Reply to: Tuesday News: Guilty
Wake County is more than just Raleigh. I do understand the need for affordable housing in and around the City, but preserving green spaces is not just an issue for metropolitan areas, it's needed in exurban areas, too. Check the area in question out on Google maps, and try to imagine that area being parceled out for new home development via the private sector. Or maybe worse, continuing to deteriorate the way it already is.
Reply to: Tuesday Twitter roundup
— The Onion (@TheOnion) June 16, 2018
Man, the Onion is just bashing the hell out of Facebook. I mean, every now and then it's funny, but this is way into the obsession category...
Reply to: NC Judicial Candidate filing period begins today
And in my usual sneaky-snoopy way, I tossed a few seemingly off-hand comments into the discussion to get some kind of reaction, to see what was perking up there. Not that I'm even remotely qualified to assess a seasoned attorney running for the Court of Appeals, but that's never stopped me before.
He's not just a good candidate, he will make a fantastic CoA judge. Just thought you should know that.
As for Anita, Allegra, and John, such probing is not necessary. They're all top-notch, and I applaud the NCDP for recognizing that.
Reply to: Constitution Party fields small group of right-wing extremists for 2018
If they can pull votes away from Republicans in these races, it can only help the Blue Wave. And that anti-toll woman running against Jeff Tarte should make that a very interesting race. But I still feel like I need to take another shower after that dive...
Reply to: Sunday News: From the Editorial pages
When it comes to twisting events into religious narratives, Charles Davenport is a master:
Two weeks ago, in the Masterpiece Bakeshop case, the U.S. Supreme Court took a stand against the bigotry and intolerance that thrives among progressives. Justice Kennedy, in his majority opinion, schooled the sanctimonious leftists who comprise Colorado’s Civil Rights Commission.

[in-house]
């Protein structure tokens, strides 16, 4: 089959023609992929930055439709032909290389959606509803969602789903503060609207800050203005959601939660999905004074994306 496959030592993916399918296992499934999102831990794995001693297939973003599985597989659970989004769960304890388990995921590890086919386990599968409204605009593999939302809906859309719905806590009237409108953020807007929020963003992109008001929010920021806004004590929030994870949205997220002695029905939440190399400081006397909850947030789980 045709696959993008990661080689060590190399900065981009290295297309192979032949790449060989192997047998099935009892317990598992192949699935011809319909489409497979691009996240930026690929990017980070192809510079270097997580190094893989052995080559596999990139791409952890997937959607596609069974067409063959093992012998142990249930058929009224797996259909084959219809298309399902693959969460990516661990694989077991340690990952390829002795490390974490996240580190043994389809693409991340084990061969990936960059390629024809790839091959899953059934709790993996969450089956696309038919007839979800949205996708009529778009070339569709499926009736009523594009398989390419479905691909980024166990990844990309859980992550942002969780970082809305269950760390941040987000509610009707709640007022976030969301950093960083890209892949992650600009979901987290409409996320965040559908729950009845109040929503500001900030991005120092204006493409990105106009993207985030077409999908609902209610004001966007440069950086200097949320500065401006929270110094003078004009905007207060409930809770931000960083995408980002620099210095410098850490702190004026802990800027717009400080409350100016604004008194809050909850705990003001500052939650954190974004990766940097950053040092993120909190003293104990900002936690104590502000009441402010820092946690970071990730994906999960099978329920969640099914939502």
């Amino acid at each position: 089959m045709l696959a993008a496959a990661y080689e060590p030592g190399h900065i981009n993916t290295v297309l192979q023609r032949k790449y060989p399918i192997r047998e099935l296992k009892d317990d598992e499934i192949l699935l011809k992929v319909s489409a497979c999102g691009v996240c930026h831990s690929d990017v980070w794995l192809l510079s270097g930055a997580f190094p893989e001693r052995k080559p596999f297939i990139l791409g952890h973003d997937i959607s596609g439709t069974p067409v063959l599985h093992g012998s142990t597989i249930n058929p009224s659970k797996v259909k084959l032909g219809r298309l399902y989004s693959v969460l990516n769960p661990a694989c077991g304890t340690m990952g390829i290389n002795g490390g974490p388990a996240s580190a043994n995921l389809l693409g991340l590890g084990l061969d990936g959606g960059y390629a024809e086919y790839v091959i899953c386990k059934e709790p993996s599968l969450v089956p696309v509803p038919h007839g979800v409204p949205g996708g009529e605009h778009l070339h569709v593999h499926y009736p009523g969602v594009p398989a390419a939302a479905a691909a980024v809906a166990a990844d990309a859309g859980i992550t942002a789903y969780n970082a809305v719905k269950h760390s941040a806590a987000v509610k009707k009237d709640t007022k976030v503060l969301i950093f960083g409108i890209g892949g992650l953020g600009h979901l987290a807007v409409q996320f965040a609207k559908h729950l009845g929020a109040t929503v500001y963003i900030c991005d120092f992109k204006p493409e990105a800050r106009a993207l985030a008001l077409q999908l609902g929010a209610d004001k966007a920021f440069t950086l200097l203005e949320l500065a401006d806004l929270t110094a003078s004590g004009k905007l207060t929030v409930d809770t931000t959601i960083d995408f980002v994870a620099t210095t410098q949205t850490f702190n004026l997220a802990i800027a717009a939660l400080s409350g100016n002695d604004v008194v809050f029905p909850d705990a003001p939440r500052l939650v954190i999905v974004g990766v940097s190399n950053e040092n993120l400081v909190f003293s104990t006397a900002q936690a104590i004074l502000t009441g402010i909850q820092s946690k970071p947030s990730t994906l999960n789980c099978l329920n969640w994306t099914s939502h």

When most right-wing idiots have realized their hypocritical use of the word "intolerance" has been exposed as the rhetorical snake-oil it is, leave it to Davenport to try to keep the sham going. But that lie is not enough; he blasts out of the land of reason by casting those who were discriminated against, and their supporters, as the bigots in this tale and not the baker who refused to serve them because they were gay.
But that's not enough for Davenport, either. Oh no. He uses this as a platform to launch an effort to get biblical teachings back in (secular) public schools:
Those who bother to examine the writings of Fisher Ames will discover overwhelming and empirical evidence that the author of the First Amendment was not only an advocate for the free exercise of religion but also an unapologetic champion of religion and morality in the public square.
Even more telling are the multiple passages Ames wrote in which he endorsed the Bible as an instructional tool, if not the instructional tool, in schools: “We are spending less time in the classroom on the Bible,” Ames wrote, “which should be the principle text in our schools.”
It's amazing (and frightening) how quickly these evangelical stiff-shirts can jump past the "establishment of religion" restriction, which was added thankfully to Ames' original wording, to try and get their particular religious beliefs taught to *all* children. And a big reason bible-thumpers are constantly chirping about this is due to poorly though-out diatribes like Davenport's.
Unfortunately, ignorance of the First Amendment is not confined to left-wing zealots in Colorado. Legislators here in North Carolina have proposed a bill that, among other things, would require public schools to conspicuously display our national motto, “In God We Trust.” The legislation is sponsored by Rep. Bert Jones, a Republican from Rockingham County.
What’s the problem? According to Democratic Rep. Cecil Brockman of Guilford County, the displays might be a violation of “our First Amendment right to not have religion in our public sector.”
Of course, no such “right” is expressed anywhere in any of our founding documents. The fact that an elected representative believes such nonsense demonstrates how far we have strayed from the blueprint established by our Founding Fathers.
Again: "Congress shall make no law respecting an establishment of religion..." See, this is what happens when idiots are allowed access to a keyboard. Davenport pulls an early 1st Amendment draft, not the one that was finally ratified, and in his mind that early version has replaced the real one. It's better than the real one, because it fits his ideology.
Does that remind you of anyone? I thought so. Why be held back by reality, by established law, or even by the truth, when you can just make shit up however you like?